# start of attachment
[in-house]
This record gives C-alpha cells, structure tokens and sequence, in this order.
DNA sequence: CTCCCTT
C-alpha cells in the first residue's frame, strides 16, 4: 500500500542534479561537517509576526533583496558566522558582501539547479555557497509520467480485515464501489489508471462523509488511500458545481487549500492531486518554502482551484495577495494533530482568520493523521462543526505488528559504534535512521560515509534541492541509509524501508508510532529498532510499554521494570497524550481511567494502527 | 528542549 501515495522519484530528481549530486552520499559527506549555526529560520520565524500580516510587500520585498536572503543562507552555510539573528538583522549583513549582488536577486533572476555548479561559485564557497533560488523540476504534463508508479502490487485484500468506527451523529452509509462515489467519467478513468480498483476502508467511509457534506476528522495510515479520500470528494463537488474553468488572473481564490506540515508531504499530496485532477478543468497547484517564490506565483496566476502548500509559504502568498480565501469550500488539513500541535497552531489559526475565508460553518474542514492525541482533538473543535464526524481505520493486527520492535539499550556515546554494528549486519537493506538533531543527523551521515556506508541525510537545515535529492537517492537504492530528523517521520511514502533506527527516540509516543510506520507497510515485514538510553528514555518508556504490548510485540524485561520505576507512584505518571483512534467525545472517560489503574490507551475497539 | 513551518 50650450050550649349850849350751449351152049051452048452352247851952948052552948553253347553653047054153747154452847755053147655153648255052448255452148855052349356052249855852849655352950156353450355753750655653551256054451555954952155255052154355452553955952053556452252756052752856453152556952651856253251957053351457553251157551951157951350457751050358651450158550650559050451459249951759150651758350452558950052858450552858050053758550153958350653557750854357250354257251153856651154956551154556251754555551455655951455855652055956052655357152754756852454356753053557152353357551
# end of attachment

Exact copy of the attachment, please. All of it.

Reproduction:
[in-house]
This record gives C-alpha cells, structure tokens and sequence, in this order.
DNA sequence: CTCCCTT
C-alpha cells in the first residue's frame, strides 16, 4: 500500500542534479561537517509576526533583496558566522558582501539547479555557497509520467480485515464501489489508471462523509488511500458545481487549500492531486518554502482551484495577495494533530482568520493523521462543526505488528559504534535512521560515509534541492541509509524501508508510532529498532510499554521494570497524550481511567494502527 | 528542549 501515495522519484530528481549530486552520499559527506549555526529560520520565524500580516510587500520585498536572503543562507552555510539573528538583522549583513549582488536577486533572476555548479561559485564557497533560488523540476504534463508508479502490487485484500468506527451523529452509509462515489467519467478513468480498483476502508467511509457534506476528522495510515479520500470528494463537488474553468488572473481564490506540515508531504499530496485532477478543468497547484517564490506565483496566476502548500509559504502568498480565501469550500488539513500541535497552531489559526475565508460553518474542514492525541482533538473543535464526524481505520493486527520492535539499550556515546554494528549486519537493506538533531543527523551521515556506508541525510537545515535529492537517492537504492530528523517521520511514502533506527527516540509516543510506520507497510515485514538510553528514555518508556504490548510485540524485561520505576507512584505518571483512534467525545472517560489503574490507551475497539 | 513551518 50650450050550649349850849350751449351152049051452048452352247851952948052552948553253347553653047054153747154452847755053147655153648255052448255452148855052349356052249855852849655352950156353450355753750655653551256054451555954952155255052154355452553955952053556452252756052752856453152556952651856253251957053351457553251157551951157951350457751050358651450158550650559050451459249951759150651758350452558950052858450552858050053758550153958350653557750854357250354257251153856651154956551154556251754555551455655951455855652055956052655357152754756852454356753053557152353357551